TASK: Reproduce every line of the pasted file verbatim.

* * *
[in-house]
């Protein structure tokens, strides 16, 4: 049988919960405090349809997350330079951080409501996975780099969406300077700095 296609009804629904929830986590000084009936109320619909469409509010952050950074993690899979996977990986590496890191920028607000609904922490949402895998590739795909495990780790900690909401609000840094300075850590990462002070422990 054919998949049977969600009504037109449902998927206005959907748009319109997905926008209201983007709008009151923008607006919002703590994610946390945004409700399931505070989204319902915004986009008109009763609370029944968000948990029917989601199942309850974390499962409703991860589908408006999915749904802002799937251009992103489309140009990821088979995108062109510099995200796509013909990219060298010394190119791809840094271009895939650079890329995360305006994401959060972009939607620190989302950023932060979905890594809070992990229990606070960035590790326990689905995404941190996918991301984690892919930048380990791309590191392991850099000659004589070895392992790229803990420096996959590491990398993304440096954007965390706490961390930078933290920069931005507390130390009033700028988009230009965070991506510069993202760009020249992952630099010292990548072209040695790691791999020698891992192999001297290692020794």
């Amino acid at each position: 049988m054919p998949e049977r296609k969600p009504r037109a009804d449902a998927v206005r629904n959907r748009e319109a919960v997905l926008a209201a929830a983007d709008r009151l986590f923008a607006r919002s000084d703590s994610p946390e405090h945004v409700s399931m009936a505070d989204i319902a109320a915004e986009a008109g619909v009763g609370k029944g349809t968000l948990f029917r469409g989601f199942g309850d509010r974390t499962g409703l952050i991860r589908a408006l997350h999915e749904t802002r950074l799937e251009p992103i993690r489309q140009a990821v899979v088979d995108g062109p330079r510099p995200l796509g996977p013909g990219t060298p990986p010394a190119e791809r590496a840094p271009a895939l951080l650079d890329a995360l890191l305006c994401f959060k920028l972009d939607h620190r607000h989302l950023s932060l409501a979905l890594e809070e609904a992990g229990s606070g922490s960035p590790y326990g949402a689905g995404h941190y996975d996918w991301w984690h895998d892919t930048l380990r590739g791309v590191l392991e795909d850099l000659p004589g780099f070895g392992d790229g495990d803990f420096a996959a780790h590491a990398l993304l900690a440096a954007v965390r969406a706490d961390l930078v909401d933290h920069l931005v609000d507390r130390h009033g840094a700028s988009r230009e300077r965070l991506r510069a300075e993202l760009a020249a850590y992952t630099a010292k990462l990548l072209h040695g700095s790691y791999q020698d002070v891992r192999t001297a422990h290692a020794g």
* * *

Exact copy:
[in-house]
């Protein structure tokens, strides 16, 4: 049988919960405090349809997350330079951080409501996975780099969406300077700095 296609009804629904929830986590000084009936109320619909469409509010952050950074993690899979996977990986590496890191920028607000609904922490949402895998590739795909495990780790900690909401609000840094300075850590990462002070422990 054919998949049977969600009504037109449902998927206005959907748009319109997905926008209201983007709008009151923008607006919002703590994610946390945004409700399931505070989204319902915004986009008109009763609370029944968000948990029917989601199942309850974390499962409703991860589908408006999915749904802002799937251009992103489309140009990821088979995108062109510099995200796509013909990219060298010394190119791809840094271009895939650079890329995360305006994401959060972009939607620190989302950023932060979905890594809070992990229990606070960035590790326990689905995404941190996918991301984690892919930048380990791309590191392991850099000659004589070895392992790229803990420096996959590491990398993304440096954007965390706490961390930078933290920069931005507390130390009033700028988009230009965070991506510069993202760009020249992952630099010292990548072209040695790691791999020698891992192999001297290692020794």
């Amino acid at each position: 049988m054919p998949e049977r296609k969600p009504r037109a009804d449902a998927v206005r629904n959907r748009e319109a919960v997905l926008a209201a929830a983007d709008r009151l986590f923008a607006r919002s000084d703590s994610p946390e405090h945004v409700s399931m009936a505070d989204i319902a109320a915004e986009a008109g619909v009763g609370k029944g349809t968000l948990f029917r469409g989601f199942g309850d509010r974390t499962g409703l952050i991860r589908a408006l997350h999915e749904t802002r950074l799937e251009p992103i993690r489309q140009a990821v899979v088979d995108g062109p330079r510099p995200l796509g996977p013909g990219t060298p990986p010394a190119e791809r590496a840094p271009a895939l951080l650079d890329a995360l890191l305006c994401f959060k920028l972009d939607h620190r607000h989302l950023s932060l409501a979905l890594e809070e609904a992990g229990s606070g922490s960035p590790y326990g949402a689905g995404h941190y996975d996918w991301w984690h895998d892919t930048l380990r590739g791309v590191l392991e795909d850099l000659p004589g780099f070895g392992d790229g495990d803990f420096a996959a780790h590491a990398l993304l900690a440096a954007v965390r969406a706490d961390l930078v909401d933290h920069l931005v609000d507390r130390h009033g840094a700028s988009r230009e300077r965070l991506r510069a300075e993202l760009a020249a850590y992952t630099a010292k990462l990548l072209h040695g700095s790691y791999q020698d002070v891992r192999t001297a422990h290692a020794g």